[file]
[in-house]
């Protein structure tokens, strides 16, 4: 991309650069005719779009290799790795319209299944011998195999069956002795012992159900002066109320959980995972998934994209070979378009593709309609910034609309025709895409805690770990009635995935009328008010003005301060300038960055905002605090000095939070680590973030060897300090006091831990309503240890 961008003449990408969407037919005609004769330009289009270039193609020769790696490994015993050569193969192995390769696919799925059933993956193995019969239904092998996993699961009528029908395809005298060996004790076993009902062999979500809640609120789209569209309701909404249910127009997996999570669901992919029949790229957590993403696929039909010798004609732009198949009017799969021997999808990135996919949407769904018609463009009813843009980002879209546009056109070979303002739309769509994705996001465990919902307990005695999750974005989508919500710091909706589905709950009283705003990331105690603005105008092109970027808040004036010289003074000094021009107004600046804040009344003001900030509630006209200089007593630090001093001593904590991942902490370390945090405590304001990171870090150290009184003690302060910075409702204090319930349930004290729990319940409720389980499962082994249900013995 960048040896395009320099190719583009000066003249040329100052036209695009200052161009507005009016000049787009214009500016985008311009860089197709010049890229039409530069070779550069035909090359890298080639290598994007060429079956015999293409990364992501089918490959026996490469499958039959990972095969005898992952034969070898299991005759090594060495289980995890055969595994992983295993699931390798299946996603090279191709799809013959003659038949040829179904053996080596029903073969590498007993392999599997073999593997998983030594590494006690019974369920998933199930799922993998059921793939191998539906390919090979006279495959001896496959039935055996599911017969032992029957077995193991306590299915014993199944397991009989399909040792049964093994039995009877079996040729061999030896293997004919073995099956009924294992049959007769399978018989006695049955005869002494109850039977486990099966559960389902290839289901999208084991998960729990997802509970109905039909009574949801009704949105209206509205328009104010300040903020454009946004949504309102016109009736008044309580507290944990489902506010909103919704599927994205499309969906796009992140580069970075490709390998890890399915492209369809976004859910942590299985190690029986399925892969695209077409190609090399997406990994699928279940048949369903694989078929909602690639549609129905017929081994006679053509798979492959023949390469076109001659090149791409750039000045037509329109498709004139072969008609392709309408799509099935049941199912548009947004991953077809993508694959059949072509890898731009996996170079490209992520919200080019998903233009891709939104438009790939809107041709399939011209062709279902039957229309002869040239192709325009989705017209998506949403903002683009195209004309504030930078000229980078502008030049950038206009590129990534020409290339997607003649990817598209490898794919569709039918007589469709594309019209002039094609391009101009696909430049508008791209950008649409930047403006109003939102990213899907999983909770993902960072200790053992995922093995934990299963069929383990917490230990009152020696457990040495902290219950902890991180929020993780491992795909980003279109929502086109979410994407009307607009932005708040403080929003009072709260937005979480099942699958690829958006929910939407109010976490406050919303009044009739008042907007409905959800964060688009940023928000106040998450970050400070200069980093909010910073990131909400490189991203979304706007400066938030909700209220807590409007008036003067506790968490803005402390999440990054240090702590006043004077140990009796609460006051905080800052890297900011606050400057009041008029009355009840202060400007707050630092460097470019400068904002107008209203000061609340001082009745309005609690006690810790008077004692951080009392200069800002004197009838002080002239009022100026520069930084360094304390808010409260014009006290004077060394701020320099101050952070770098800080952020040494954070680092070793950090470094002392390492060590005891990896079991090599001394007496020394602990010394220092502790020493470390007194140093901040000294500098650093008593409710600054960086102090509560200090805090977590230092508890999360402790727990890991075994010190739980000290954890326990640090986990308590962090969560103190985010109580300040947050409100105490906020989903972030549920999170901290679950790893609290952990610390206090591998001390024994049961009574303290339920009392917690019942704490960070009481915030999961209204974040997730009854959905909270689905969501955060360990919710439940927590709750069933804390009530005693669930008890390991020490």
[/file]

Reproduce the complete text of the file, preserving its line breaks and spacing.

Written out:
[in-house]
């Protein structure tokens, strides 16, 4: 991309650069005719779009290799790795319209299944011998195999069956002795012992159900002066109320959980995972998934994209070979378009593709309609910034609309025709895409805690770990009635995935009328008010003005301060300038960055905002605090000095939070680590973030060897300090006091831990309503240890 961008003449990408969407037919005609004769330009289009270039193609020769790696490994015993050569193969192995390769696919799925059933993956193995019969239904092998996993699961009528029908395809005298060996004790076993009902062999979500809640609120789209569209309701909404249910127009997996999570669901992919029949790229957590993403696929039909010798004609732009198949009017799969021997999808990135996919949407769904018609463009009813843009980002879209546009056109070979303002739309769509994705996001465990919902307990005695999750974005989508919500710091909706589905709950009283705003990331105690603005105008092109970027808040004036010289003074000094021009107004600046804040009344003001900030509630006209200089007593630090001093001593904590991942902490370390945090405590304001990171870090150290009184003690302060910075409702204090319930349930004290729990319940409720389980499962082994249900013995 960048040896395009320099190719583009000066003249040329100052036209695009200052161009507005009016000049787009214009500016985008311009860089197709010049890229039409530069070779550069035909090359890298080639290598994007060429079956015999293409990364992501089918490959026996490469499958039959990972095969005898992952034969070898299991005759090594060495289980995890055969595994992983295993699931390798299946996603090279191709799809013959003659038949040829179904053996080596029903073969590498007993392999599997073999593997998983030594590494006690019974369920998933199930799922993998059921793939191998539906390919090979006279495959001896496959039935055996599911017969032992029957077995193991306590299915014993199944397991009989399909040792049964093994039995009877079996040729061999030896293997004919073995099956009924294992049959007769399978018989006695049955005869002494109850039977486990099966559960389902290839289901999208084991998960729990997802509970109905039909009574949801009704949105209206509205328009104010300040903020454009946004949504309102016109009736008044309580507290944990489902506010909103919704599927994205499309969906796009992140580069970075490709390998890890399915492209369809976004859910942590299985190690029986399925892969695209077409190609090399997406990994699928279940048949369903694989078929909602690639549609129905017929081994006679053509798979492959023949390469076109001659090149791409750039000045037509329109498709004139072969008609392709309408799509099935049941199912548009947004991953077809993508694959059949072509890898731009996996170079490209992520919200080019998903233009891709939104438009790939809107041709399939011209062709279902039957229309002869040239192709325009989705017209998506949403903002683009195209004309504030930078000229980078502008030049950038206009590129990534020409290339997607003649990817598209490898794919569709039918007589469709594309019209002039094609391009101009696909430049508008791209950008649409930047403006109003939102990213899907999983909770993902960072200790053992995922093995934990299963069929383990917490230990009152020696457990040495902290219950902890991180929020993780491992795909980003279109929502086109979410994407009307607009932005708040403080929003009072709260937005979480099942699958690829958006929910939407109010976490406050919303009044009739008042907007409905959800964060688009940023928000106040998450970050400070200069980093909010910073990131909400490189991203979304706007400066938030909700209220807590409007008036003067506790968490803005402390999440990054240090702590006043004077140990009796609460006051905080800052890297900011606050400057009041008029009355009840202060400007707050630092460097470019400068904002107008209203000061609340001082009745309005609690006690810790008077004692951080009392200069800002004197009838002080002239009022100026520069930084360094304390808010409260014009006290004077060394701020320099101050952070770098800080952020040494954070680092070793950090470094002392390492060590005891990896079991090599001394007496020394602990010394220092502790020493470390007194140093901040000294500098650093008593409710600054960086102090509560200090805090977590230092508890999360402790727990890991075994010190739980000290954890326990640090986990308590962090969560103190985010109580300040947050409100105490906020989903972030549920999170901290679950790893609290952990610390206090591998001390024994049961009574303290339920009392917690019942704490960070009481915030999961209204974040997730009854959905909270689905969501955060360990919710439940927590709750069933804390009530005693669930008890390991020490």